Niki de Saint Phalle (American and French, 1930‒2002) created exuberant works intended to transform environments, individuals, and society. The first New York museum exhibition of the work of this visionary feminist and activist artist will feature over 100 works that highlight Saint Phalle’s interdisciplinary approach and engagement with pressing social and political issues.
Early in her career, Saint Phalle pushed against accepted artistic practices, creating work that used assemblage and performative modes of production. Beginning in the late 1960s, Saint Phalle starting making large-scale sculptures, which led to an expansion of her practice into architectural projects, sculpture gardens, books, prints, films, theater sets, clothing, jewelry, and, famously, her own perfume. From this period forward, Saint Phalle also created a series of innovative works that reflect an ethos of collaboration and engagement with the politics of social space. Addressing subjects that ranged from women’s rights to climate change and HIV/AIDS awareness, Saint Phalle was often at the vanguard in addressing the social and political issues of her time. Her illustrated book, AIDS: You Can’t Catch It Holding Hands (1986), written in collaboration with Dr. Silvio Barandun, worked to destigmatize the disease and was translated into six languages.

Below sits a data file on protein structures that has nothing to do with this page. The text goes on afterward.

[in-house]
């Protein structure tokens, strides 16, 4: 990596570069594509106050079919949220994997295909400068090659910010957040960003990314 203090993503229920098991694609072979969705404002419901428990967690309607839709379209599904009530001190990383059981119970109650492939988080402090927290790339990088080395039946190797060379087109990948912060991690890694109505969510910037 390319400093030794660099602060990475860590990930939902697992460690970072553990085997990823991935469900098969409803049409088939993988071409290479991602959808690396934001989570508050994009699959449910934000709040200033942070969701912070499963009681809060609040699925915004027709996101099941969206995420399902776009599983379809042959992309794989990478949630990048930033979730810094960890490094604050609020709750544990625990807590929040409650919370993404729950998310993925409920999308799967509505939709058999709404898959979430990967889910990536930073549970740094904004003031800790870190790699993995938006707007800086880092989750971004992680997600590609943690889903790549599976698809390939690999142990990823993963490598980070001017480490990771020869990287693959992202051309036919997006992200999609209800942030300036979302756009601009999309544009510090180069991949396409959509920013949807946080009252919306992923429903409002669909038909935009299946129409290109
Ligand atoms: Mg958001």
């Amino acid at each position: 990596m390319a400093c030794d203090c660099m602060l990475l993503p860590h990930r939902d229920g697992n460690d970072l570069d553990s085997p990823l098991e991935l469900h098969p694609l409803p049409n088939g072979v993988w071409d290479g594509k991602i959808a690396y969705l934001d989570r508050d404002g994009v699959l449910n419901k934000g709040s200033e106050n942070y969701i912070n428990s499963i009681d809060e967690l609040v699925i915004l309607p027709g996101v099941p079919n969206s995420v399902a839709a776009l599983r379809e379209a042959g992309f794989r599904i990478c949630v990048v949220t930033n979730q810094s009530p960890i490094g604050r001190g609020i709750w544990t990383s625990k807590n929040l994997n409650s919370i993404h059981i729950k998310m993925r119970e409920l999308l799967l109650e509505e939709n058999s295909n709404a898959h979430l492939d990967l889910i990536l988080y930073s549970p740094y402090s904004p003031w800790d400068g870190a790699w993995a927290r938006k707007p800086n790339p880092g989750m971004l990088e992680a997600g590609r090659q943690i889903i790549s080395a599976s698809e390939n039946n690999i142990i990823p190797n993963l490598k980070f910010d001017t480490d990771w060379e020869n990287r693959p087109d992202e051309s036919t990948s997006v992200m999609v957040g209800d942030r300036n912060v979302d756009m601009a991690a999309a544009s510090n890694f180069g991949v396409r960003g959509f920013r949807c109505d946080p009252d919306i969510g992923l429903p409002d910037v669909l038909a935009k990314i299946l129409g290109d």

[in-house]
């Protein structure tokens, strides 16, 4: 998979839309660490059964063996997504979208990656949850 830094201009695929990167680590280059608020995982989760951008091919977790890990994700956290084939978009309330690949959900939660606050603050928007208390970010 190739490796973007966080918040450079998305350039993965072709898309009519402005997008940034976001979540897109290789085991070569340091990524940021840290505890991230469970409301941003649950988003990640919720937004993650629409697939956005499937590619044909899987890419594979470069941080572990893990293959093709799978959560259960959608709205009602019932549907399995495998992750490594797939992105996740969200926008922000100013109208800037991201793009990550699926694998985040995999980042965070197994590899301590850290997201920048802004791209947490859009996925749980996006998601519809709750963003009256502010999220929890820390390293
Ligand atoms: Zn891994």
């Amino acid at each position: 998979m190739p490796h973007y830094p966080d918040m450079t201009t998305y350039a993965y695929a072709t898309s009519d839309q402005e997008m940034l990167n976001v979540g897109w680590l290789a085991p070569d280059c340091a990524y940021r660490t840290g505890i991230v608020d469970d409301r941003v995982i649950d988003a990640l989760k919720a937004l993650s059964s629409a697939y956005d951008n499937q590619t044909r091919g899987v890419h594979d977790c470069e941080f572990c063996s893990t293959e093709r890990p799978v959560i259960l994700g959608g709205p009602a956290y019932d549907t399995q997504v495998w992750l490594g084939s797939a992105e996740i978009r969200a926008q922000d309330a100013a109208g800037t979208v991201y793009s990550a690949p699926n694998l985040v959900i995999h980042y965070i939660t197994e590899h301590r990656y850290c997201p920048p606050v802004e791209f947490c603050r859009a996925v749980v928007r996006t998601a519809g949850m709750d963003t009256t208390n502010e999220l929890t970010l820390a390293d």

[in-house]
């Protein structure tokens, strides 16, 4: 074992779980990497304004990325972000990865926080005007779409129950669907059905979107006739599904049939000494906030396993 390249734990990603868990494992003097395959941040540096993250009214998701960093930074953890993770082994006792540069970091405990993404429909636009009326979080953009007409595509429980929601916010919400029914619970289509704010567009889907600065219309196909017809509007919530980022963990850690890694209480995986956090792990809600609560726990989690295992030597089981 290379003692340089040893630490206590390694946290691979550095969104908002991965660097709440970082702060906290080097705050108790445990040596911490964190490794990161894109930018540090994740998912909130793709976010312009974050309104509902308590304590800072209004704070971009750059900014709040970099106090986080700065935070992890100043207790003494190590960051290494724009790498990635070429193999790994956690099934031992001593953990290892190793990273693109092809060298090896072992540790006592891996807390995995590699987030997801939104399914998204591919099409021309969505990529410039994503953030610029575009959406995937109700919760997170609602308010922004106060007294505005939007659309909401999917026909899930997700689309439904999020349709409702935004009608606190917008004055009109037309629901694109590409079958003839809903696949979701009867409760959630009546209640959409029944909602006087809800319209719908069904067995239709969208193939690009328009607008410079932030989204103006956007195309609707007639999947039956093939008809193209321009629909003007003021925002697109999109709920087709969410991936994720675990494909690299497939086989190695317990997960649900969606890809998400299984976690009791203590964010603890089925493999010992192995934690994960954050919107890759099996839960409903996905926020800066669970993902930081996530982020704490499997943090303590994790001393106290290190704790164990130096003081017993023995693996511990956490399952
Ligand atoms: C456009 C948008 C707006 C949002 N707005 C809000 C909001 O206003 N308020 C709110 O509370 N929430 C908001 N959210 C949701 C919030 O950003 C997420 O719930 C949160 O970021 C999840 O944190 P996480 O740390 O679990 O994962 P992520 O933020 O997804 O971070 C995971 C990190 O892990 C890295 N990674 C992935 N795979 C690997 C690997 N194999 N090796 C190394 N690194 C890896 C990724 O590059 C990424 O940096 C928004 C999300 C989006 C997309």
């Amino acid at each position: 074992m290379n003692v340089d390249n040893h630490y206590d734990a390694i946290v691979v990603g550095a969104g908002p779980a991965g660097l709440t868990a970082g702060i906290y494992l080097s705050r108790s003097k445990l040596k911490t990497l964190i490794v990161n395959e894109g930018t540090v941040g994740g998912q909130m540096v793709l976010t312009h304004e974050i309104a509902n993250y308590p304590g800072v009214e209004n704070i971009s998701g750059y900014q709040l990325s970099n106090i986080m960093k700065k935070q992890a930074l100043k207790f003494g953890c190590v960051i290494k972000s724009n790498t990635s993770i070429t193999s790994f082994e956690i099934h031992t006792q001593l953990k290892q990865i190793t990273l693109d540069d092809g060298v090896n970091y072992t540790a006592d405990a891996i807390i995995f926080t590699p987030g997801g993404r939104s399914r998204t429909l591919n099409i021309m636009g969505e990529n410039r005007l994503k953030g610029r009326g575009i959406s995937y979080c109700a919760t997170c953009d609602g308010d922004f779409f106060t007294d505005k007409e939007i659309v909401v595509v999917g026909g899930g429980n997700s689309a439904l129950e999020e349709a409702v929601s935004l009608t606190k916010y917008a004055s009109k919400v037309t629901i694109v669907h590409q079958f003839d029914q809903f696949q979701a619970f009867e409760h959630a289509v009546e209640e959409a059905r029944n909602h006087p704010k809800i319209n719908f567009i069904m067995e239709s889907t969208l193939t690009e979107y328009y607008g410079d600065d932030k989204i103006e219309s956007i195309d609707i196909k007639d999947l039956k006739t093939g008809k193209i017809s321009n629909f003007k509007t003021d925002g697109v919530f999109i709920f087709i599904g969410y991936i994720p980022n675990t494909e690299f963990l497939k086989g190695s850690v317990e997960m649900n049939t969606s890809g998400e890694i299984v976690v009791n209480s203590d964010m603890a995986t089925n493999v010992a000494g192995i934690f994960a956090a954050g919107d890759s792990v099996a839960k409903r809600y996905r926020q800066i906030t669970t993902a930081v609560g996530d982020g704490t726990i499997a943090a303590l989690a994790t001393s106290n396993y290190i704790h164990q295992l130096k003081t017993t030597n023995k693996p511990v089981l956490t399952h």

Central to the exhibition is an examination of Saint Phalle’s large-scale outdoor sculptures and architectural structures, including her central life project Tarot Garden, a massive architectural park outside Rome, Italy, which she began constructing in the late 1970s and continued to develop alongside key collaborators until her death. Opened to the public in 1998, the garden and its structures, which are based on the Major Arcana of the tarot deck, allow for moments of interaction and reflection that underscore Saint Phalle’s use of art to alter perception. The exhibition will include photographs and drawings of Tarot Garden as well as models that Saint Phalle created for its various structures.
Organized by Ruba Katrib, Curator, MoMA PS1.